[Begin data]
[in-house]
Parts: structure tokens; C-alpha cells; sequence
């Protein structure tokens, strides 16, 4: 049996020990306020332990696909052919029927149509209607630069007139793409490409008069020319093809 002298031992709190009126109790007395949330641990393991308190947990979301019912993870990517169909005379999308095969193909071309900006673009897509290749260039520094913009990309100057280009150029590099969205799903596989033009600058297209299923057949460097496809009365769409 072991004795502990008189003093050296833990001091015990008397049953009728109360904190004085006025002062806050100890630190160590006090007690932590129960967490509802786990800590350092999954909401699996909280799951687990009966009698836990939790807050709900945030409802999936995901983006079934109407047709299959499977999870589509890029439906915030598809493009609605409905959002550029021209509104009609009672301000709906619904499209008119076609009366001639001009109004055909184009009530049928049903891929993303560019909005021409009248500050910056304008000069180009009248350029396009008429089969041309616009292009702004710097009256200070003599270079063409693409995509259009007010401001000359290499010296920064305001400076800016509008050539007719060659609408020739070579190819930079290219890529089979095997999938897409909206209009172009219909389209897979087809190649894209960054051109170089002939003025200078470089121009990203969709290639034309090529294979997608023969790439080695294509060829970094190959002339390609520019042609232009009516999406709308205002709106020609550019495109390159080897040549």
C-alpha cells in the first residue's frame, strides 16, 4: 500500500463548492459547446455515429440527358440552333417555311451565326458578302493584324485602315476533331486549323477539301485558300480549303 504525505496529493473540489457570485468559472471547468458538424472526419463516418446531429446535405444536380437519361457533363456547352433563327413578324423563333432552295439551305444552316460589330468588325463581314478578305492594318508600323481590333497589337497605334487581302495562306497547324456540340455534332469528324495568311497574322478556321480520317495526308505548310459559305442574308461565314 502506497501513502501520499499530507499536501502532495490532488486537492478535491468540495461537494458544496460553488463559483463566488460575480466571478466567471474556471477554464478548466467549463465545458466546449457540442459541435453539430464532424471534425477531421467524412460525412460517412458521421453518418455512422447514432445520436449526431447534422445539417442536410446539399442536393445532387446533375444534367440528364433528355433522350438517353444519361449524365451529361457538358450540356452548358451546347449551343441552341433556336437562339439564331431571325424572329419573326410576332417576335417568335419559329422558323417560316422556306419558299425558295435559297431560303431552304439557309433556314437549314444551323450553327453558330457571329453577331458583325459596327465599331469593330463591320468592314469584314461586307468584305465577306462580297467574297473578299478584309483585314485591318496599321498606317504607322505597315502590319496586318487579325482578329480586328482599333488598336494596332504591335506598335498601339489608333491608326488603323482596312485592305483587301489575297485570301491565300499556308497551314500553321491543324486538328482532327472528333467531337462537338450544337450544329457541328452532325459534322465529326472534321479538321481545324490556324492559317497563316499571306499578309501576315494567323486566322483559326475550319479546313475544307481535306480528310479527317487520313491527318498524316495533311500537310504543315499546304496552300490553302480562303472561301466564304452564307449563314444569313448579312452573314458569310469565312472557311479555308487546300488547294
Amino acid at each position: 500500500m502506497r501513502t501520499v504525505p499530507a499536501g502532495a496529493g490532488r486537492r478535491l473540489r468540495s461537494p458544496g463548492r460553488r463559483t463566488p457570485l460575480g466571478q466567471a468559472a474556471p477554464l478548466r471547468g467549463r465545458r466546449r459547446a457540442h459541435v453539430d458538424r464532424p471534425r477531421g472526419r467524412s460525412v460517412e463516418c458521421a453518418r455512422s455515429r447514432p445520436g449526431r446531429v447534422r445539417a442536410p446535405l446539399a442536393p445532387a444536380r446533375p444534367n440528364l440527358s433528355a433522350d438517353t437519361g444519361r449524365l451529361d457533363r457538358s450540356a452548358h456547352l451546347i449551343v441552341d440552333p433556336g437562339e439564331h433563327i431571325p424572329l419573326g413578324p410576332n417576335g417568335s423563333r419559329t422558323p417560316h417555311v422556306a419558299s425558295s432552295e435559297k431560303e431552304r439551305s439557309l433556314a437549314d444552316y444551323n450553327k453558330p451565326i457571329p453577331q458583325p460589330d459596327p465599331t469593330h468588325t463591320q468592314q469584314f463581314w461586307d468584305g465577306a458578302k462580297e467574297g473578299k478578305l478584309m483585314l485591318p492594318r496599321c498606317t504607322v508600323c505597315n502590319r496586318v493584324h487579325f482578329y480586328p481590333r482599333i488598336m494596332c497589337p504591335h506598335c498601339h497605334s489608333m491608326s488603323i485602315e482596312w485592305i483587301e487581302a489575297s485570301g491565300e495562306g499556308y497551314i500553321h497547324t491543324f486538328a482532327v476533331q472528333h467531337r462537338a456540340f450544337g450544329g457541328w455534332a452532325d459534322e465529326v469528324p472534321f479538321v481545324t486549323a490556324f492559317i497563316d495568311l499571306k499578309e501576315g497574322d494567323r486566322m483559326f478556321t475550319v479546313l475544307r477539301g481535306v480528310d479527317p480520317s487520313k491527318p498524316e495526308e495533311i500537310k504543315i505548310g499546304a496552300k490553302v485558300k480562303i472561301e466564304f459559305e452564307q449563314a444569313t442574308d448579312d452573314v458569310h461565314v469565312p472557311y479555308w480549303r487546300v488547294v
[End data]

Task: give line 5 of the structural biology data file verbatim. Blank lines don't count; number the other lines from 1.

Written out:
Amino acid at each position: 500500500m502506497r501513502t501520499v504525505p499530507a499536501g502532495a496529493g490532488r486537492r478535491l473540489r468540495s461537494p458544496g463548492r460553488r463559483t463566488p457570485l460575480g466571478q466567471a468559472a474556471p477554464l478548466r471547468g467549463r465545458r466546449r459547446a457540442h459541435v453539430d458538424r464532424p471534425r477531421g472526419r467524412s460525412v460517412e463516418c458521421a453518418r455512422s455515429r447514432p445520436g449526431r446531429v447534422r445539417a442536410p446535405l446539399a442536393p445532387a444536380r446533375p444534367n440528364l440527358s433528355a433522350d438517353t437519361g444519361r449524365l451529361d457533363r457538358s450540356a452548358h456547352l451546347i449551343v441552341d440552333p433556336g437562339e439564331h433563327i431571325p424572329l419573326g413578324p410576332n417576335g417568335s423563333r419559329t422558323p417560316h417555311v422556306a419558299s425558295s432552295e435559297k431560303e431552304r439551305s439557309l433556314a437549314d444552316y444551323n450553327k453558330p451565326i457571329p453577331q458583325p460589330d459596327p465599331t469593330h468588325t463591320q468592314q469584314f463581314w461586307d468584305g465577306a458578302k462580297e467574297g473578299k478578305l478584309m483585314l485591318p492594318r496599321c498606317t504607322v508600323c505597315n502590319r496586318v493584324h487579325f482578329y480586328p481590333r482599333i488598336m494596332c497589337p504591335h506598335c498601339h497605334s489608333m491608326s488603323i485602315e482596312w485592305i483587301e487581302a489575297s485570301g491565300e495562306g499556308y497551314i500553321h497547324t491543324f486538328a482532327v476533331q472528333h467531337r462537338a456540340f450544337g450544329g457541328w455534332a452532325d459534322e465529326v469528324p472534321f479538321v481545324t486549323a490556324f492559317i497563316d495568311l499571306k499578309e501576315g497574322d494567323r486566322m483559326f478556321t475550319v479546313l475544307r477539301g481535306v480528310d479527317p480520317s487520313k491527318p498524316e495526308e495533311i500537310k504543315i505548310g499546304a496552300k490553302v485558300k480562303i472561301e466564304f459559305e452564307q449563314a444569313t442574308d448579312d452573314v458569310h461565314v469565312p472557311y479555308w480549303r487546300v488547294v